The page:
Shakespeare After Dark
I have mixed feelings about improv.
My love of narrative is well documented by this point. It’s sort of my entire thing; I like stories. I like characters and watching them develop, I like plot and how deftly it can be handled. These are the things that attract me to any performance or piece of art.
Improv is unique in that it stands apart. With a painting, say, there is the time and space and emotional state in which the artist painted it that informs what that painting means. Ditto a book, a movie, a play. There’s history to draw upon, an entire lore to call back to, but improve very much exists on its own for a few moments at a time, skits stripped of any connection save maybe those made on the night. It’s an inside joke as performance art.
Which doesn’t take away from the skill involved, and it is a skill. Improv workers draw upon their own experiences and bring them to a couple of keywords or phrases, stripped of anything else, and try to breathe life into a shapeless void. The problem is that there is always going to be at least one edgelord among the other players that will aim for shock over comedy, lashing out on stage and dragging everyone else into the quagmire of boundaries crossed.
In this mess, maybe one joke out of ten will land. One joke in three if they players are truly skilled, and that’s where we see the greats at their best – but even they turn around when someone goes too far.
The problem being, you have to be one of the greats to break away from the “yes, and” philosophy in the moment that makes improv what it is. It’s kind of like the whole issue with a tolerant society, in that the one thing that a tolerant society cannot tolerate is intolerance.
One might then surmise that the one thing improv can’t “yes, and,” is an edgelord.
The question is, how does one keep an edgelord at bay?
The answer is by framing the improv within a larger context so that it no longer comes screeching out of the void.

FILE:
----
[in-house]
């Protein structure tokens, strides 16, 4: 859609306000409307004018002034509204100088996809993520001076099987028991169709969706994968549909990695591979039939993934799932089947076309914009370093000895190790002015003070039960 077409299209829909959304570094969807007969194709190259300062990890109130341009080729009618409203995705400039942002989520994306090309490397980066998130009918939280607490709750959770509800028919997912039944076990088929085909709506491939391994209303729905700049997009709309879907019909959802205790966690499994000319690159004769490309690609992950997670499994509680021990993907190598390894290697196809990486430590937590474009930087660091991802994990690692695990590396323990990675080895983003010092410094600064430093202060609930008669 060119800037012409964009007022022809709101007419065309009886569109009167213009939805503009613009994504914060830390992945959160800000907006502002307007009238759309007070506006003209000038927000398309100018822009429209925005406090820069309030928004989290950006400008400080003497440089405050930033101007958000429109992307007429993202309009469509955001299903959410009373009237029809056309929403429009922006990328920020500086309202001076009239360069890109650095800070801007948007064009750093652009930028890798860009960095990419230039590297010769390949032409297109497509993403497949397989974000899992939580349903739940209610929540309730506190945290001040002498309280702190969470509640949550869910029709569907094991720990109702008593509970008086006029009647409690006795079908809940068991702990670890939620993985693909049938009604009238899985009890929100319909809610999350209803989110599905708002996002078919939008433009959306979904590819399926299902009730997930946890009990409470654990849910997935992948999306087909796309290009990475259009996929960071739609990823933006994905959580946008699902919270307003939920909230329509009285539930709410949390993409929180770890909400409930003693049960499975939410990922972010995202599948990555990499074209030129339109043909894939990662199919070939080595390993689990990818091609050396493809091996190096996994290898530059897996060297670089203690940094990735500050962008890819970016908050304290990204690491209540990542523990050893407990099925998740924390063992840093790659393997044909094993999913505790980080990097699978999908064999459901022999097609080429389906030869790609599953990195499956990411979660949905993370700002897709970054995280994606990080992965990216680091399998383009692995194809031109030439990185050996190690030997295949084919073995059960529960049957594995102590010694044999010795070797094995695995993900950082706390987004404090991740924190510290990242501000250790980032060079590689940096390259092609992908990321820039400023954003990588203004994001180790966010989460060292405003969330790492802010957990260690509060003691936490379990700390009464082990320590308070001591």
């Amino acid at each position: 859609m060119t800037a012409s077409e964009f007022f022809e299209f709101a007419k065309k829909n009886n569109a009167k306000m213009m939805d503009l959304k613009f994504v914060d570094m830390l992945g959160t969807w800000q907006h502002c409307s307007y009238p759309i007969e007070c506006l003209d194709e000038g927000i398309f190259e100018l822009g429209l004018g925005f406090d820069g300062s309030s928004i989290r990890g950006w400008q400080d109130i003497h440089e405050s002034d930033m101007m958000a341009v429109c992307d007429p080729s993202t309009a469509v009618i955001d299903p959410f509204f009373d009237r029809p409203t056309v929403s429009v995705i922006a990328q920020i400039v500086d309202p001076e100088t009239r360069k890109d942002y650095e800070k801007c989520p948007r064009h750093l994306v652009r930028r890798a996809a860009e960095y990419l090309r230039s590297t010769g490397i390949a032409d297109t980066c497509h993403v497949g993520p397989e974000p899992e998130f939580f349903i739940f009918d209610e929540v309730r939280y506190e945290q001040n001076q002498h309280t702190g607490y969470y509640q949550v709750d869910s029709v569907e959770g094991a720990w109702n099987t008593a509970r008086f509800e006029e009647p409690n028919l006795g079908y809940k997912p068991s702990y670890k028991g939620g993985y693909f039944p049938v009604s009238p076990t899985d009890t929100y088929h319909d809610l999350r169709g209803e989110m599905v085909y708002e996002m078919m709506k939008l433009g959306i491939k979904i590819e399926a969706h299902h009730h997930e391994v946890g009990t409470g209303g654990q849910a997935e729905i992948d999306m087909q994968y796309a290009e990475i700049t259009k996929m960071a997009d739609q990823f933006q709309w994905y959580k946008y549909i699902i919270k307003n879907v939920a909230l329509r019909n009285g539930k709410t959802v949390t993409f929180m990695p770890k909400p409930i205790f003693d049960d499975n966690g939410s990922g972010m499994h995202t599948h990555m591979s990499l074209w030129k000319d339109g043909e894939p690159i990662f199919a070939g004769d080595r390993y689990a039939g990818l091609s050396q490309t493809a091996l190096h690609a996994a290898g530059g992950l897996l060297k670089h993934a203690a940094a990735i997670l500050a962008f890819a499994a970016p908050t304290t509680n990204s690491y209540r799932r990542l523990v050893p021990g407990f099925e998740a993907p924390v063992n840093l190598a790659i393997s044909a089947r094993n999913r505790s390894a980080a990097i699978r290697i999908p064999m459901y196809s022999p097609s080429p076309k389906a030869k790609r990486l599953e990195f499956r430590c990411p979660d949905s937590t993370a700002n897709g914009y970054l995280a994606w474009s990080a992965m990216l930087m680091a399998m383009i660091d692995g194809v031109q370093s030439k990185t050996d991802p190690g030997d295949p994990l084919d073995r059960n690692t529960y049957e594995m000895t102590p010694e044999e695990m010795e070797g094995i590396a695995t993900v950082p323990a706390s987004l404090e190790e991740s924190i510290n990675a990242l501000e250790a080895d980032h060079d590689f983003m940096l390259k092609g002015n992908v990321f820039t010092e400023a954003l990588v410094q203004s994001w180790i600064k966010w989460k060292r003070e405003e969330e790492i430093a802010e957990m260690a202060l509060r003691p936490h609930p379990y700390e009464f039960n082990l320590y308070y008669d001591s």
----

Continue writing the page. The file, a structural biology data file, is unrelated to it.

And so we come to Shakespeare After Dark, presented by Instant Theater at the Havana Vancouver. Shakespeare After Dark presents a number of talented players – the sort that would and do hit one joke in three – working through improv games under the guise of Shakespearean acts, and ending with an improved Shakespearean play that’s inspired by keywords from the audience.
It’s hard to edgelord that, which is nice, and it gives framework for some already talented people to play in and excel. Better still, it’s a monthly show and has become one of the things my wife and I look forward to the most in Vancouver.
We’re both Shakespeare nerds, see, both of us owning copies of the collected works and being frequent visitors to Bard on the Beach. The chance to see acts and plays that the Bard would most definitely have approved of on a monthly basis is something that makes us both happy to be alive, and it’s the sort of thing that more people should know about and see.
And you, lucky person that you are, are more than welcome to check them out. The historic Havana Vancouver presents Shakespeare After Dark this Saturday, September 22 in the year of some lord 2018. Doors at ten, the show starts at ten-thirty, and you can pick up tickets by clicking here.
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